Welcome to the Treehouse Community

The Treehouse Community is a meeting place for developers, designers, and programmers of all backgrounds and skill levels to get support. Collaborate here on code errors or bugs that you need feedback on, or asking for an extra set of eyes on your latest project. Join thousands of Treehouse students and alumni in the community today. (Note: Only Treehouse students can comment or ask questions, but non-students are welcome to browse our conversations.)

Looking to learn something new?

Treehouse offers a seven day free trial for new students. Get access to thousands of hours of content and a supportive community. Start your free trial today.

General Discussion

To comment or not to comment, that is the question.

I believe my question may stand out, seeing as google answers, people commenting and books all have different opinions.

I am by far no pro when it comes to programming. I do believe I am a few steps in front of the track I am no following, because I have novice experience in C#, C++ and Java.

However, I am very interested in coding, and generally... the art of creating things. Creating a website, creating a game, etcetera. Just now, I reached the episode where Nick Pettit talks about Organizing CSS with comments. I have bought, and read halfway through, the book named "Clean Code." (I stopped reading, because the examples were too advanced for me. I'm going to re-read through once I am more confident and know more.)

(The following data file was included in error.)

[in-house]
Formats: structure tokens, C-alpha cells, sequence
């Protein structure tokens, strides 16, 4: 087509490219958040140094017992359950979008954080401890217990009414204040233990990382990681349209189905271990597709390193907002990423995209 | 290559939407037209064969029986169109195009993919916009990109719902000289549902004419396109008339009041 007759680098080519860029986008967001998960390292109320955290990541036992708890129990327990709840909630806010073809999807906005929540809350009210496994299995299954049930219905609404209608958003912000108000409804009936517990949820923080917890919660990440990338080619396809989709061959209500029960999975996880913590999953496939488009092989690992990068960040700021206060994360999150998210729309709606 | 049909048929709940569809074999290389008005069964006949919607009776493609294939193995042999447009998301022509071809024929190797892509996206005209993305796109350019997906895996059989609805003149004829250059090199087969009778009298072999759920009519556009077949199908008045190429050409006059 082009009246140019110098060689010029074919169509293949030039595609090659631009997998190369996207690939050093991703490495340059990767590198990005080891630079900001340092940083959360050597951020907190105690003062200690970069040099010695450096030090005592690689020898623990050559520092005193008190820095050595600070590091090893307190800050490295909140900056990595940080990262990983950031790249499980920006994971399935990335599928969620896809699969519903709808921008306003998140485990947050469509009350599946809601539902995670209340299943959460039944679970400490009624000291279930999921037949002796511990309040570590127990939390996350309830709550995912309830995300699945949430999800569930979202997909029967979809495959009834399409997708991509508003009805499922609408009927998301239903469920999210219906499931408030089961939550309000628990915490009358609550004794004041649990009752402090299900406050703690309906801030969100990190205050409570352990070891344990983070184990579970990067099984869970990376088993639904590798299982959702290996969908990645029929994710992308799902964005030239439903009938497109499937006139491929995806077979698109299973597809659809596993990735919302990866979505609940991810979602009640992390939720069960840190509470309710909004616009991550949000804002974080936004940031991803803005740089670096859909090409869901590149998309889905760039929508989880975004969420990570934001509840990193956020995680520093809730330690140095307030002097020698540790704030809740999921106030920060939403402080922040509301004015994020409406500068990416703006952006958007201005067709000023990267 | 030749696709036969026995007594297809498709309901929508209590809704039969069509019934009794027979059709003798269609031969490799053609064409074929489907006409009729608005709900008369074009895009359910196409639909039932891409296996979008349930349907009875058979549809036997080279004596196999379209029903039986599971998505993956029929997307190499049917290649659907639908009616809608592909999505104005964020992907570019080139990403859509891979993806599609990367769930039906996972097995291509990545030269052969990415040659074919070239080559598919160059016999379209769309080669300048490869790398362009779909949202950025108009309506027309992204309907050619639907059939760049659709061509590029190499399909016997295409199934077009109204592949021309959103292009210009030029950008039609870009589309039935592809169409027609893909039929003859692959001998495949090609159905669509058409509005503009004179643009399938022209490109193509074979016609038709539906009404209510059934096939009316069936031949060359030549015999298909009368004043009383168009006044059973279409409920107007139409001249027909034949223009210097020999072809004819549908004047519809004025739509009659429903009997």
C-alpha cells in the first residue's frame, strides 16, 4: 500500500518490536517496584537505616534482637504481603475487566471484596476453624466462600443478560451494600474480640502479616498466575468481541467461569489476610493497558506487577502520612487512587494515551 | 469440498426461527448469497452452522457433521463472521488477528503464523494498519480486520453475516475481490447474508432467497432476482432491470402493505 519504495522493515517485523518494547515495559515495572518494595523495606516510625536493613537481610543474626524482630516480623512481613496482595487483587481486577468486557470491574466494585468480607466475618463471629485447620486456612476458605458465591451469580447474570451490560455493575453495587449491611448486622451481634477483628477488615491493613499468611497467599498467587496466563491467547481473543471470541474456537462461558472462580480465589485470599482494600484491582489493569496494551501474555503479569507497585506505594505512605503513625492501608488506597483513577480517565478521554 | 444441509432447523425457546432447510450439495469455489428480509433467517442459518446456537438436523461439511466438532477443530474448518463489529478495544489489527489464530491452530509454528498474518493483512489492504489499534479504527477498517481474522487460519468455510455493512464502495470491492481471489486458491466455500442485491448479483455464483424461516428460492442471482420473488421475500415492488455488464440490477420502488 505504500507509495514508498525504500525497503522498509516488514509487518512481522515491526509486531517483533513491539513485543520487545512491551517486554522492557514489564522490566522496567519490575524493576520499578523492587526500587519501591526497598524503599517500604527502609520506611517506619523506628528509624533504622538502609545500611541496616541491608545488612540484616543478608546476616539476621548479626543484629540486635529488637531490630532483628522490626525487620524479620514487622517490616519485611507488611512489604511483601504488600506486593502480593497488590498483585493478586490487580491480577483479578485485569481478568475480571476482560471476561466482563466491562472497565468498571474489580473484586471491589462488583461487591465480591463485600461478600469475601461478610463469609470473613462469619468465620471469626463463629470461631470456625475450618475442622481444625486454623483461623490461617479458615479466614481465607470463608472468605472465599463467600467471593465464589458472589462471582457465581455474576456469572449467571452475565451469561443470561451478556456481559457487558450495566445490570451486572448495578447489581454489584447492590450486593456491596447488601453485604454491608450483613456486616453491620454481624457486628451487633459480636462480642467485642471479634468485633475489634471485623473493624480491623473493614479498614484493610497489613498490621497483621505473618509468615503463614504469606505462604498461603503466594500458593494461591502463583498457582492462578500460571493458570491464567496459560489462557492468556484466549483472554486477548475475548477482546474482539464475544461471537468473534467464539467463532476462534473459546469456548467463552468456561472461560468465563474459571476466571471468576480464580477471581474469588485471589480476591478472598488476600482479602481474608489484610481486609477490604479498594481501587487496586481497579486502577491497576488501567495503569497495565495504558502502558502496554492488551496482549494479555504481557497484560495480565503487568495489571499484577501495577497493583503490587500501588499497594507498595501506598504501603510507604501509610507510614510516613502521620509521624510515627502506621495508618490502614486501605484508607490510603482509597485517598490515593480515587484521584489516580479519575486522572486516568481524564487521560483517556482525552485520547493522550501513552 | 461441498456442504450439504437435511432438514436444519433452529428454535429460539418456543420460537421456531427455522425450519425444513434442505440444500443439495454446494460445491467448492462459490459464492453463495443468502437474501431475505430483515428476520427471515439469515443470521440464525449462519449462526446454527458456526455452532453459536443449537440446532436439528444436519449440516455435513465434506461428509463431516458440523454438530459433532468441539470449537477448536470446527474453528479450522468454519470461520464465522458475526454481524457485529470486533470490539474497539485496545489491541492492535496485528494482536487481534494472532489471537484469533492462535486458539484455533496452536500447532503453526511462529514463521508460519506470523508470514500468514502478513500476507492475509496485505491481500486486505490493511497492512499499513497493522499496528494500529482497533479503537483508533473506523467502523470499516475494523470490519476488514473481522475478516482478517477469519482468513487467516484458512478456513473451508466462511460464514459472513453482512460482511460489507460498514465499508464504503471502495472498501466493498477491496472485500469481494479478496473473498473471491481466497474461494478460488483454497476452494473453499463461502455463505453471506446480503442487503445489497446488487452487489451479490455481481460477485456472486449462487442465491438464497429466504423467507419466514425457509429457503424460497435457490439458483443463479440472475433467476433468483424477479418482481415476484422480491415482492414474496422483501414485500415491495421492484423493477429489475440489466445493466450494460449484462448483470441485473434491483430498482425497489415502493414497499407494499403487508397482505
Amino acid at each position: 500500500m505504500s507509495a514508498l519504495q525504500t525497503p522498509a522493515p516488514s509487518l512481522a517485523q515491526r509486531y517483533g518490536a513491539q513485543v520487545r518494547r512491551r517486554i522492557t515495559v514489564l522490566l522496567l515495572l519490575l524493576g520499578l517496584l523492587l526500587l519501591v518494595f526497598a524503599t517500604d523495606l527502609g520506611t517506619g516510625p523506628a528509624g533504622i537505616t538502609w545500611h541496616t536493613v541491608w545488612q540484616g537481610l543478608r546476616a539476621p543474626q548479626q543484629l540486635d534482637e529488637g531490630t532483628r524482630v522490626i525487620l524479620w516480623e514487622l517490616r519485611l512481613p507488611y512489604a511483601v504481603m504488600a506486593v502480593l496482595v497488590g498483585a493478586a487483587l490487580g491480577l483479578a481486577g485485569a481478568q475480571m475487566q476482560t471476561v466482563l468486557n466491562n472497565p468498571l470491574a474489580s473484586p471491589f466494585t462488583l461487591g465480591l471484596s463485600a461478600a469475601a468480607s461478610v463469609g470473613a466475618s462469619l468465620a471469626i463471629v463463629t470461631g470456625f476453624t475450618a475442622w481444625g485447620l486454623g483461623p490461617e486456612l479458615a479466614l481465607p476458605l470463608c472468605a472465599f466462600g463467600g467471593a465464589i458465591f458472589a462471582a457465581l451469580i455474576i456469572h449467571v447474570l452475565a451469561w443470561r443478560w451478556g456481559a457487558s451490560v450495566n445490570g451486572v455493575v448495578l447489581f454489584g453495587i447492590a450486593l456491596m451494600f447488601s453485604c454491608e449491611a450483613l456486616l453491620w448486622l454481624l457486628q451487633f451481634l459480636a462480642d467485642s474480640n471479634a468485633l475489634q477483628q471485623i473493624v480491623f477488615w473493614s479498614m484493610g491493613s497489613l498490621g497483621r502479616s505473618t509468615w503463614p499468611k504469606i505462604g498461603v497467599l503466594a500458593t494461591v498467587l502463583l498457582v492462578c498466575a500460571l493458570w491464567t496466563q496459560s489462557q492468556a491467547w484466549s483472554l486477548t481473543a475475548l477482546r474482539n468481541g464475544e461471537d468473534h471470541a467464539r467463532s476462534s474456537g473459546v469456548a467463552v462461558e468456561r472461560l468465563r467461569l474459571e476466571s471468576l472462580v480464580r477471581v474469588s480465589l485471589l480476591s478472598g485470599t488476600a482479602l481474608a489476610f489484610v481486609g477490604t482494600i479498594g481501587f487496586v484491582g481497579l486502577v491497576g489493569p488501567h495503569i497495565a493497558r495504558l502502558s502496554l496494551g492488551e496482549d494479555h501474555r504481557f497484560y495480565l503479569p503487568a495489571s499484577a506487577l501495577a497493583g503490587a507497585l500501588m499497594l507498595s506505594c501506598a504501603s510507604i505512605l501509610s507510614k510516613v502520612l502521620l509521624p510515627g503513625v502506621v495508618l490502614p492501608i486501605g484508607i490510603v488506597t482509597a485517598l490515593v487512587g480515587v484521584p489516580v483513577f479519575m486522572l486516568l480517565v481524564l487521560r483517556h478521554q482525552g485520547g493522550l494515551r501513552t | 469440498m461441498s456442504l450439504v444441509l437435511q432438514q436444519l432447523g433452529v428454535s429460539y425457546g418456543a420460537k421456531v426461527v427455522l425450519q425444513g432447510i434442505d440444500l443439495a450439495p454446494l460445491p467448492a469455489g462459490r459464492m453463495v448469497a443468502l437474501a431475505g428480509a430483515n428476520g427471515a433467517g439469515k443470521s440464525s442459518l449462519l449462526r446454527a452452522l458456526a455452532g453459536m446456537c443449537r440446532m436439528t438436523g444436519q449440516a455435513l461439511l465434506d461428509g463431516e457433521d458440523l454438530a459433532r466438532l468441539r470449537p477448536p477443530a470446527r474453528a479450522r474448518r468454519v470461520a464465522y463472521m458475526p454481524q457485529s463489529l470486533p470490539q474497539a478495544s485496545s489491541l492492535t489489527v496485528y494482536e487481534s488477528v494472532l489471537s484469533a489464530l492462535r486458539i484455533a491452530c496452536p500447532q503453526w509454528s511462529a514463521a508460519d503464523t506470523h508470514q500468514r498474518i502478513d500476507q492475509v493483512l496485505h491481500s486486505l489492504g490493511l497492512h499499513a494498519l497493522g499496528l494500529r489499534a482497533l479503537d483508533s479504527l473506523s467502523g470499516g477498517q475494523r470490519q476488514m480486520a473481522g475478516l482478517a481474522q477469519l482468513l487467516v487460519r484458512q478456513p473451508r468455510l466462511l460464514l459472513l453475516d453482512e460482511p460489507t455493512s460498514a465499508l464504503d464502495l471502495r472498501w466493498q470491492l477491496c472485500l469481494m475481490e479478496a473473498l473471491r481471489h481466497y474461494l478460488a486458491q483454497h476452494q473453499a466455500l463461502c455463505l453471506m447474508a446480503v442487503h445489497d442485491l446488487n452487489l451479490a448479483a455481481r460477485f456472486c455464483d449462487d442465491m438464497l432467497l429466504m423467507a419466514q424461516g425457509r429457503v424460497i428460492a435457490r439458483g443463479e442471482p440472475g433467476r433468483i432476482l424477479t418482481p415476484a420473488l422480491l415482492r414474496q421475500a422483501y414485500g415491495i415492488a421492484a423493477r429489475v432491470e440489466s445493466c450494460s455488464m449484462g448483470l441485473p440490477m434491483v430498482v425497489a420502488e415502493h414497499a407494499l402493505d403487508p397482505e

In Clean Code they mention that comments are basically just... In the way. Everything should be named correctly, and frequent refactoring should occur.

What are your thoughts on this? Commenting or not? This is my first post here, by the way, and I have a feeling it won't be the last. :)

3 Answers

William Li
PLUS
William Li
Courses Plus Student 26,867 Points

If you spend time reading some source code on Github, you'll find out one interesting fact, the more elite a programmer is, the more thoroughly he documents his codes using comments.

Yep. If there isn't comments then you'll most likely find a doc file if it's a large codebase.

I have both books. I think idea Uncle Bob was trying to get at was: you should write the code so clear that it's read like a book. The names of functions match their function and so on and so forth...But even though I kind of agree I will say that we've now gotten to a point(and this is from a Front End angle) where we have tools that extract comments before something goes to production. I also feel like comments help you remember things in your code and helps others to learn faster. Imagine the web without being able to view source code or comments. Their wouldn't be much progress and we'd be reinventing the wheel too much.

Dom Smith
Dom Smith
3,091 Points

I think this is a interesting topic, I was always taught to comment my code, and I think it is important perhaps to highlight certain aspects which someone may find difficult to understand. But the problem is if/when that code is updated or changed in some way if anything those comments will become confusing for the reader. Hence why I think books like Clean Code promote using correctly named functions etc.

I stumbled upon a blog while searching around if commenting is good or not. This shed some light at the topic for me, as a novice programmer. "Code Tells You How, Comments Tell You Why" is the title of the blog post. There seems to be a lot of fuzz going down in the comment section there, so it doesn't clear up too much, but I feel like he conveys his point well. May I ask what your opinions are on this? agree/disagree? :)

http://blog.codinghorror.com/code-tells-you-how-comments-tell-you-why/

http://blog.codinghorror.com/coding-without-comments/

Dom Smith
Dom Smith
3,091 Points

Definitely going to take a read, i'm a newbie as well and was all for commenting etc until my Lead Developer made the point amount working in large systems with over a 1000 lines of code and going back to update comments? lol as you can imagine I didn't quite know what to say.